Mashreq Bank was recently fined $40 million by the New York State Department of Financial Services (DFS) after it was determined that the bank had inadequate OFAC compliance systems.
The fine stemmed from the institution’s inability to properly monitor transactions in compliance with U.S. anti-money laundering laws—although, it should be noted that the bank had not willfully committed regulatory violations.
According to the official order issued by the regulator, the bank provides U.S. dollar clearing services to various clients located in Northern Africa, Southeast Asia, and throughout the Middle East. All of these regions are classified as high-risk compliance areas when it comes to financial transactions. Additionally, the bank clears more than one million U.S.-dollar transactions annually, worth $350 billion.
The DFS first started investigating the UAE-bank in 2016. The investigation immediately highlighted the overall operational deficiencies that existed in the bank’s policies governed by the Bank Secrecy Act (BSA), Anti-Money Laundering (AML) rules and Office of Foreign Assets Control (OFAC) regulations.
The official report noted that “a third-party vendor’s effort to validate these transaction monitoring rules was determined to be deficient, doing little more than summarizing the interim rules and indicating their purported adequacy.”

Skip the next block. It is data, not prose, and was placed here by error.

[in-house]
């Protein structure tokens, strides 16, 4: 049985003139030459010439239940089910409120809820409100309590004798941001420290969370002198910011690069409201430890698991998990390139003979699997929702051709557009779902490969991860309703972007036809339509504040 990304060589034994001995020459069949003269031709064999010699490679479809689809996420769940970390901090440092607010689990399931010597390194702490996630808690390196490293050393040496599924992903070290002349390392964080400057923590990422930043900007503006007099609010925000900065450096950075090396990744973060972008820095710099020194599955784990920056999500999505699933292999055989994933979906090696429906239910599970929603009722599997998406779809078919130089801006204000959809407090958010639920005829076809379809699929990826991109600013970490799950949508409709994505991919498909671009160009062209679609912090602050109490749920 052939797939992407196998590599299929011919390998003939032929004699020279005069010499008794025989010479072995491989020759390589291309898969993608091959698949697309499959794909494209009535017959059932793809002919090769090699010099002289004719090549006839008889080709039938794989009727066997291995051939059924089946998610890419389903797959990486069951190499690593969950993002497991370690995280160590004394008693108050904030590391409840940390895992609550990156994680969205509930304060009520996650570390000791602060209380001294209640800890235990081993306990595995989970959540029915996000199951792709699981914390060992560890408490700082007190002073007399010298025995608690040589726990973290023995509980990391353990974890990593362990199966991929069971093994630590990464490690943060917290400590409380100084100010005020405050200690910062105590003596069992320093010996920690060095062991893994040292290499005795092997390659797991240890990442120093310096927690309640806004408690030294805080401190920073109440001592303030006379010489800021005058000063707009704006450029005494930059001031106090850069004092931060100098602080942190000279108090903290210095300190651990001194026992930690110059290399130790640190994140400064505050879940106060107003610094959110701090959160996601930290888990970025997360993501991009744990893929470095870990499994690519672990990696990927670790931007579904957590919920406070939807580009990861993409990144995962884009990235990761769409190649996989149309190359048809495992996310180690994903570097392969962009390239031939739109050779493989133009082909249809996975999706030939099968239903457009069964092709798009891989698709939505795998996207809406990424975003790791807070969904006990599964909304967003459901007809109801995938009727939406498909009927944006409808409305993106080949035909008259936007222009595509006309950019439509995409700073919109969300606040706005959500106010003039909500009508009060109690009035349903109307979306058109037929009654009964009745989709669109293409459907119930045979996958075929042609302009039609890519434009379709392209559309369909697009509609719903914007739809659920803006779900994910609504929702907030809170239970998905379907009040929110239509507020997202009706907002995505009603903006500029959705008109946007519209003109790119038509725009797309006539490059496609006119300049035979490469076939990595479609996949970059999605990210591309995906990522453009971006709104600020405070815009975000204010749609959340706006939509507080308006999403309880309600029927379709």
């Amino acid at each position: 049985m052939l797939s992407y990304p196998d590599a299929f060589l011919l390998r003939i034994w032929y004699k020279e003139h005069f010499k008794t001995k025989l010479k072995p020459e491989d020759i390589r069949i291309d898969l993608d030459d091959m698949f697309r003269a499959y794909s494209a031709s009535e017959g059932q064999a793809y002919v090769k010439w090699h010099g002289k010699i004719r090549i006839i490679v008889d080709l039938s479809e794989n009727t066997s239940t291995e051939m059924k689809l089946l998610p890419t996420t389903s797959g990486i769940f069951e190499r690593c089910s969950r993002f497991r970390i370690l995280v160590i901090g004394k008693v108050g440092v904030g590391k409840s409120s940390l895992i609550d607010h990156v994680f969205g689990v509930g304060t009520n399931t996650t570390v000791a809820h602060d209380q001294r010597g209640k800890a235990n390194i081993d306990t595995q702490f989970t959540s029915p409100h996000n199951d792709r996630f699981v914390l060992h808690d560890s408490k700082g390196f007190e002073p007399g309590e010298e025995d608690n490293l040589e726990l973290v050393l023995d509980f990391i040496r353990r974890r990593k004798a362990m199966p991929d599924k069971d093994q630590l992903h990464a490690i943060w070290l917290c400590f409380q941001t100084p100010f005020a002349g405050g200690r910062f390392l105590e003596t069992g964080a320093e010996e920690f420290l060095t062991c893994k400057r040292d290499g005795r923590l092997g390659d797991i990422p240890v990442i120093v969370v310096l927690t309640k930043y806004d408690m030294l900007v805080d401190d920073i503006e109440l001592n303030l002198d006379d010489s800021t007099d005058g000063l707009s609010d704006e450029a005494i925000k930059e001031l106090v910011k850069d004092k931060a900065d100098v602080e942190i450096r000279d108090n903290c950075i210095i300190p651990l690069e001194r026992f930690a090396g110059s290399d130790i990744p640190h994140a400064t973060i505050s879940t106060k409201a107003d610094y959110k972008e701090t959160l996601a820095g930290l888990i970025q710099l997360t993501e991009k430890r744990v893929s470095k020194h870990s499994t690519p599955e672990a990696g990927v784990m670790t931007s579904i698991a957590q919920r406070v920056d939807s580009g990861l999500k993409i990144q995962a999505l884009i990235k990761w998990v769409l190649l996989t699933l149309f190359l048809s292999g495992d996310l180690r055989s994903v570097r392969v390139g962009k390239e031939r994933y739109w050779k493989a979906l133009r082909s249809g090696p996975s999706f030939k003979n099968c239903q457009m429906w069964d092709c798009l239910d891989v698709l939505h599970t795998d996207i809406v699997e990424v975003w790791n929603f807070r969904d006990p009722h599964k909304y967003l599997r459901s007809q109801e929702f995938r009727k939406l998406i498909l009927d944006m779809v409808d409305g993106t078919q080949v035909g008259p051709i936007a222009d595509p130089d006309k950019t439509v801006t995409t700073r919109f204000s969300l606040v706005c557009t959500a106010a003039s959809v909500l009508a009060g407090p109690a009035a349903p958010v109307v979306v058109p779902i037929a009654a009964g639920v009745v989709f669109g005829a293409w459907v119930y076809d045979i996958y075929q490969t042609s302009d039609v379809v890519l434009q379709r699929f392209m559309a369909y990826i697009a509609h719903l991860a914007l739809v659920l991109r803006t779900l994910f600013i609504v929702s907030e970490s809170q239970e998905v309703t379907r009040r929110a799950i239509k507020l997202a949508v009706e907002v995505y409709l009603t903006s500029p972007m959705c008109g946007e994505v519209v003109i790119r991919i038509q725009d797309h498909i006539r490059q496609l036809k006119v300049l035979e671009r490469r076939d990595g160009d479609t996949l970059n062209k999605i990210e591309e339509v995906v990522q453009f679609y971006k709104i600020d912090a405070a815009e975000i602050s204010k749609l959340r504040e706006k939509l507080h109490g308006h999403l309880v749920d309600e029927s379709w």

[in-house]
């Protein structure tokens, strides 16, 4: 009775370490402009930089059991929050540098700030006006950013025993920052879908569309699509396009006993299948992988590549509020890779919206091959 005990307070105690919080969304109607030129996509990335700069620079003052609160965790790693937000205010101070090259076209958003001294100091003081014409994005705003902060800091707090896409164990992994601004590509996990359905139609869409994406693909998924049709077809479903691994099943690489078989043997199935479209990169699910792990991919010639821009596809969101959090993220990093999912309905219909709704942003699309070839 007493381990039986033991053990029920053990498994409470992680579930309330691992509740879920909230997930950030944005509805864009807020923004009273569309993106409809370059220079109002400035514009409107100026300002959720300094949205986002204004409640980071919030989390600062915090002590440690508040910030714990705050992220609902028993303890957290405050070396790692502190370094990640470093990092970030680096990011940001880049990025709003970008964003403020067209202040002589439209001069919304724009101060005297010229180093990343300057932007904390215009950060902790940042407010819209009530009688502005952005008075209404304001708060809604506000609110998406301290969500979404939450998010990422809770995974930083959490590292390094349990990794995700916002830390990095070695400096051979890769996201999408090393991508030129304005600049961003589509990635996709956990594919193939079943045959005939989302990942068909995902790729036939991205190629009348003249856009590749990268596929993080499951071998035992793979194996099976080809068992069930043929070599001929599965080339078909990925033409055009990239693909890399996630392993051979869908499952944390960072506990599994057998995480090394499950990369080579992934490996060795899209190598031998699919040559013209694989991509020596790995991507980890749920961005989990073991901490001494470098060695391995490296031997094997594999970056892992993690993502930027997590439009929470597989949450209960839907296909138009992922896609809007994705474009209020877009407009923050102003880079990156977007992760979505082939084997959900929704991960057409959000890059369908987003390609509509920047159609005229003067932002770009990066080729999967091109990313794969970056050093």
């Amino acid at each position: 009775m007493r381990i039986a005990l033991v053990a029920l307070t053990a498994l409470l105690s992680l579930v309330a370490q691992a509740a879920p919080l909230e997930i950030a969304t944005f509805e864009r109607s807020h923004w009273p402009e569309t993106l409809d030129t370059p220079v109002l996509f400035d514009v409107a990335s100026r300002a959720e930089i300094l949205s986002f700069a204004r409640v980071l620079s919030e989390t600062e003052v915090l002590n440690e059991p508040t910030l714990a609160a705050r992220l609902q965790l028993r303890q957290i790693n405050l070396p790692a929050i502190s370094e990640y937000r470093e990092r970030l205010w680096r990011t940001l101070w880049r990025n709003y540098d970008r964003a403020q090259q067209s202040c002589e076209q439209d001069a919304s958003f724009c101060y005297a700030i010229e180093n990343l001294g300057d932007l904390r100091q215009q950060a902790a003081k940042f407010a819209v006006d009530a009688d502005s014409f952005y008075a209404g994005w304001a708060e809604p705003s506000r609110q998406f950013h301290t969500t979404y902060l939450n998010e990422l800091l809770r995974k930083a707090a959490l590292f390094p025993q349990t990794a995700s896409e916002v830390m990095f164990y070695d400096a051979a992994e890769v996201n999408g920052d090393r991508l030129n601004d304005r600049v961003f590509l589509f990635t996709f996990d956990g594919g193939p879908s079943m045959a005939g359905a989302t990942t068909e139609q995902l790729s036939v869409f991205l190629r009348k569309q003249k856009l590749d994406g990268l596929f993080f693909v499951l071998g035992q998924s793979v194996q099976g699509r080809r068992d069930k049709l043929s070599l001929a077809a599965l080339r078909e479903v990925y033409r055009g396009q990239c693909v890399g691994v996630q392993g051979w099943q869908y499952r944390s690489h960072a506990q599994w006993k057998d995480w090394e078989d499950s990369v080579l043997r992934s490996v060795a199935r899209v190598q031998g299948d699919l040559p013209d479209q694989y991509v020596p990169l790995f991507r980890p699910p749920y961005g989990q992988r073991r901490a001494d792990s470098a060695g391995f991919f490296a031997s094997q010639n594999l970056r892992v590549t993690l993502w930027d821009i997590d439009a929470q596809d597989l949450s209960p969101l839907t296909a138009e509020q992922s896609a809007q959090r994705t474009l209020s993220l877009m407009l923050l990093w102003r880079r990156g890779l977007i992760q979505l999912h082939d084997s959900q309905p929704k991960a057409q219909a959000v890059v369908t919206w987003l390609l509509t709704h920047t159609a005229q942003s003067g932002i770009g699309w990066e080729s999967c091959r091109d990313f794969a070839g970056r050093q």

In addition, DFS determined that the bank’s recordkeeping was inadequate. The report detailed how “examiners found that records regarding specific alerts and dispositions continued to lack ‘detailed information, making it difficult for examiners to assess the adequacy of investigations conducted by compliance staff,” adding that, “rationales for closing alerts failed to include essential information, such as the relationship between the transacting parties.”
Financial Services Superintendent Maria T. Vullo acknowledged the bank’s efforts to rectify the problem.
“DFS appreciates Mashreq Bank’s strong cooperation in resolving this matter. By this consent order, the bank is being held accountable for ensuring vigilance against money laundering and other illicit activity to ensure that our financial system remains safe and sound,” she said in an official statement.
The Mashreq Bank case further highlights the importance of implementing a strong compliance system—especially one that includes a robust vetting and recordkeeping system—in addition to having the necessary resources and procedures in place to help ensure its effectiveness.
The bank did not appeal the fine and agreed to pay it in full, without seeking any specific tax deductions, fine reductions, or any other type of monetary relief.